Texas rabbi: prisoner in standoff raises late “combatant”

COLLEYVILLE, Texas (AP) — A rabbi, one of four people held hostage at a Texas synagogue, said Sunday that his armed captive became “increasingly belligerent and threatening” at the end of a 10-hour standoff that prompted FBI SWAT. Ended up with the team running into the building and the death of the captive.

Authorities have identified the hostage taker as 44-year-old British national Malik Faisal Akram, who was killed around 9 p.m. on Saturday after the last hostages fled the congregation in Beth Israel. involved but did not provide a probable motive.

The investigation spread to England, where police in Manchester announced late Sunday that two juveniles were in custody in connection with the standoff. Greater Manchester Police tweeted that counter-terrorism officers had made the arrests, but did not say whether the pair had been charged.

President Joe Biden called the incident an act of terror. Rabbi Charlie Citron-Walker credits the security training that his suburban Fort Worth congregation has received over the years for getting him and the other three hostages through the ordeal, which he described as painful.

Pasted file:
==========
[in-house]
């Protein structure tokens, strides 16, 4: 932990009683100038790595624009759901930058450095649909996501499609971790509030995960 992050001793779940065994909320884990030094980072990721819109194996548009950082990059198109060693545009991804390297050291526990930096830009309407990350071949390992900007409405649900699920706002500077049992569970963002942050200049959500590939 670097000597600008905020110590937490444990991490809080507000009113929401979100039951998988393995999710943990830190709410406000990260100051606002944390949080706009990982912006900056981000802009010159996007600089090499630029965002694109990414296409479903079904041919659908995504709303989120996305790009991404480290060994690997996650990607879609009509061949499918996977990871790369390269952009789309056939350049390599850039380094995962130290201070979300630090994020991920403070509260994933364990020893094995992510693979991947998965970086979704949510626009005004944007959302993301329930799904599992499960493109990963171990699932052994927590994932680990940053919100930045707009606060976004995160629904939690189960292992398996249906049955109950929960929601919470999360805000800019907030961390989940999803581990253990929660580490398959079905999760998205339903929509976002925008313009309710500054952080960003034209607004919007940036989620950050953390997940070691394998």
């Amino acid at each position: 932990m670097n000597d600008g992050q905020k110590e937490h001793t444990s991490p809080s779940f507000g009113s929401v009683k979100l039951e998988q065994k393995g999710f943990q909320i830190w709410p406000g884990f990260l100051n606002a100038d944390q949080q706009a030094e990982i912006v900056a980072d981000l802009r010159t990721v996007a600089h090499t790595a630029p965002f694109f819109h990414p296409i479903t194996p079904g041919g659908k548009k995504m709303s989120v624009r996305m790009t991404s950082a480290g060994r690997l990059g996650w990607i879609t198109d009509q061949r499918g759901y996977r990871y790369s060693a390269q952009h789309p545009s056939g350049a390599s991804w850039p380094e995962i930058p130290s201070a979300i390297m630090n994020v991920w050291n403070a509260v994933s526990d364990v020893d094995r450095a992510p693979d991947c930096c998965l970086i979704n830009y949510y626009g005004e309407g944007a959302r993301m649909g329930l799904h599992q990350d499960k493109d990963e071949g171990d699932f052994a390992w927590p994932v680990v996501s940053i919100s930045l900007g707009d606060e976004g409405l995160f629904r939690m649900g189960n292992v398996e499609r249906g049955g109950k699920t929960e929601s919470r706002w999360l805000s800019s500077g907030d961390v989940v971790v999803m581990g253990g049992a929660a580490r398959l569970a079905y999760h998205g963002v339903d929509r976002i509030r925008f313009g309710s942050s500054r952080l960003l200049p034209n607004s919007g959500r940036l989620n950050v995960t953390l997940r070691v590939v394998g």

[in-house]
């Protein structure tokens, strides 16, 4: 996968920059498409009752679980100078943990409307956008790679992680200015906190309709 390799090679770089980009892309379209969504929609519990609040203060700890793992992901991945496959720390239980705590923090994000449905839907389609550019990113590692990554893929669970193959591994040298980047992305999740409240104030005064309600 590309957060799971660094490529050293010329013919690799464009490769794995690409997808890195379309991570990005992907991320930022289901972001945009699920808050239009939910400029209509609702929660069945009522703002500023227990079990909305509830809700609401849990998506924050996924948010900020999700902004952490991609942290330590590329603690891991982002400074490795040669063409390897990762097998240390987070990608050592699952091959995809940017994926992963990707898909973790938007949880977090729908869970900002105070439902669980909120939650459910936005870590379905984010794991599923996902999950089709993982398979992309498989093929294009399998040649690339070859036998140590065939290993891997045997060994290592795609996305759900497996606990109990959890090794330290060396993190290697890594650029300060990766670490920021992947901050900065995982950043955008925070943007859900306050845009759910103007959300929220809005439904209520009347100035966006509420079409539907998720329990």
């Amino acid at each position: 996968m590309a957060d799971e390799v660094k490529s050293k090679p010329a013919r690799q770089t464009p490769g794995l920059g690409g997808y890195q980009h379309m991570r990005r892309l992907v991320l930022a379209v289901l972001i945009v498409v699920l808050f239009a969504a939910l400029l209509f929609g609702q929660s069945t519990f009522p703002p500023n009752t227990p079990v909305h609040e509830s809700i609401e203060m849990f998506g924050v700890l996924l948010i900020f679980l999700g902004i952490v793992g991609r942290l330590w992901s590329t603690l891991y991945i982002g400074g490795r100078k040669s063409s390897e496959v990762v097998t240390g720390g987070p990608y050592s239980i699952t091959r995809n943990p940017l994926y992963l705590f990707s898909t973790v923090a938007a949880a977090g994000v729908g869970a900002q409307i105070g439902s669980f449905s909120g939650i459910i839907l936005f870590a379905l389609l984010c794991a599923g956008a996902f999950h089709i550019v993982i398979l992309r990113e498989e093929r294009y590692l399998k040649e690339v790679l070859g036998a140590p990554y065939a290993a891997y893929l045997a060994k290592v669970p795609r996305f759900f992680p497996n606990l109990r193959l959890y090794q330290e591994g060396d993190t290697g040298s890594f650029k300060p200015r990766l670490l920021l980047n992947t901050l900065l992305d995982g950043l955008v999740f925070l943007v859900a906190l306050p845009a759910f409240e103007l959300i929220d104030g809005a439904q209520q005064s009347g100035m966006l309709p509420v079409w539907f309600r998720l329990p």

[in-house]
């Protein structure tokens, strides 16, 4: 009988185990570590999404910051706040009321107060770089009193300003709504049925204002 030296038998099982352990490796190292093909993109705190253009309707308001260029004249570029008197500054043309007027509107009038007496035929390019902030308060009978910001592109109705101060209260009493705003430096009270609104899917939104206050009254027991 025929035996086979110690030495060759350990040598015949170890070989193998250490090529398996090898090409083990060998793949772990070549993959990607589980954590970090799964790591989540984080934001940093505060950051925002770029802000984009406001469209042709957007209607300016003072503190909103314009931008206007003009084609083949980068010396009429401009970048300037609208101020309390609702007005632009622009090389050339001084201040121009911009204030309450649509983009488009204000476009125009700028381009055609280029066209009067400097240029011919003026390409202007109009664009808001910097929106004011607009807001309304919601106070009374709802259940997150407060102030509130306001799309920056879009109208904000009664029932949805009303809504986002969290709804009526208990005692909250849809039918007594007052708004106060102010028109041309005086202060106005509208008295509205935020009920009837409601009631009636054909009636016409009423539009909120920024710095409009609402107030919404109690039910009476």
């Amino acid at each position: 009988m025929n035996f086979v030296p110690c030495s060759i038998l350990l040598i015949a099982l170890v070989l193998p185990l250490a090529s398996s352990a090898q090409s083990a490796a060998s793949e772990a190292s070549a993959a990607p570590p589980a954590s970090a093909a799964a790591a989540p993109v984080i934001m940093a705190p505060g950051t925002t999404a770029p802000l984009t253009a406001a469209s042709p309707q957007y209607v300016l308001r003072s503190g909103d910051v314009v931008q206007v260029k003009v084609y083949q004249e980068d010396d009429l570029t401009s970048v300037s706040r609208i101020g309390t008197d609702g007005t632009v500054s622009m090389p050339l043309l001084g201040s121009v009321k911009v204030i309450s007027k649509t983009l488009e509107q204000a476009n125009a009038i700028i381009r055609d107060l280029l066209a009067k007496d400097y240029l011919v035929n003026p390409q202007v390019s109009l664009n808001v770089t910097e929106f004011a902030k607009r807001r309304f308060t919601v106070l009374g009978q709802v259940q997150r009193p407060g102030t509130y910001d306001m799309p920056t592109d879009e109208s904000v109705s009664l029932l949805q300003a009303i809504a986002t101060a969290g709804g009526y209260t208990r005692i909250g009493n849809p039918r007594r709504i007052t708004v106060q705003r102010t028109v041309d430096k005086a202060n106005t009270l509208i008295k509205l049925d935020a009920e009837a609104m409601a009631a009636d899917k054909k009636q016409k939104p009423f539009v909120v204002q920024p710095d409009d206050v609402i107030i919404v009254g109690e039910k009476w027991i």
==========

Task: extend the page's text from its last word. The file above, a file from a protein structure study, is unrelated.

“In the final hours of our hostage crisis, the gunman became increasingly belligerent and threatening,” Citroen-Walker said in a statement. “Without the instruction we received, we would not have been prepared to act and run away when the situation unfolded.”

Akram can be heard briefly boasting on the services’ Facebook livestream and demanding the release of Afiya Siddiqui, a Pakistani neuroscientist with ties to al-Qaeda, who has been accused of trying to kill US military officers in Afghanistan. was convicted.

Video from the end of the standoff from Dallas TV station WFAA shows people running out of a synagogue door, and then a man holding a gun, opening and closing the same door seconds later. Moments later, several shots and then an explosion could be heard.

Officials declined to say who shot Akram, saying it was still being investigated.

Speaking to reporters in Philadelphia on Sunday, Biden said Akram had allegedly bought a weapon on the streets.

Federal investigators believe Akram purchased the handgun used in the private sale to take the hostage, according to a person familiar with the matter, who spoke on condition of anonymity as the investigation continues. A law enforcement official said Akram had arrived in the US at New York’s John F Kennedy International Airport about two weeks ago.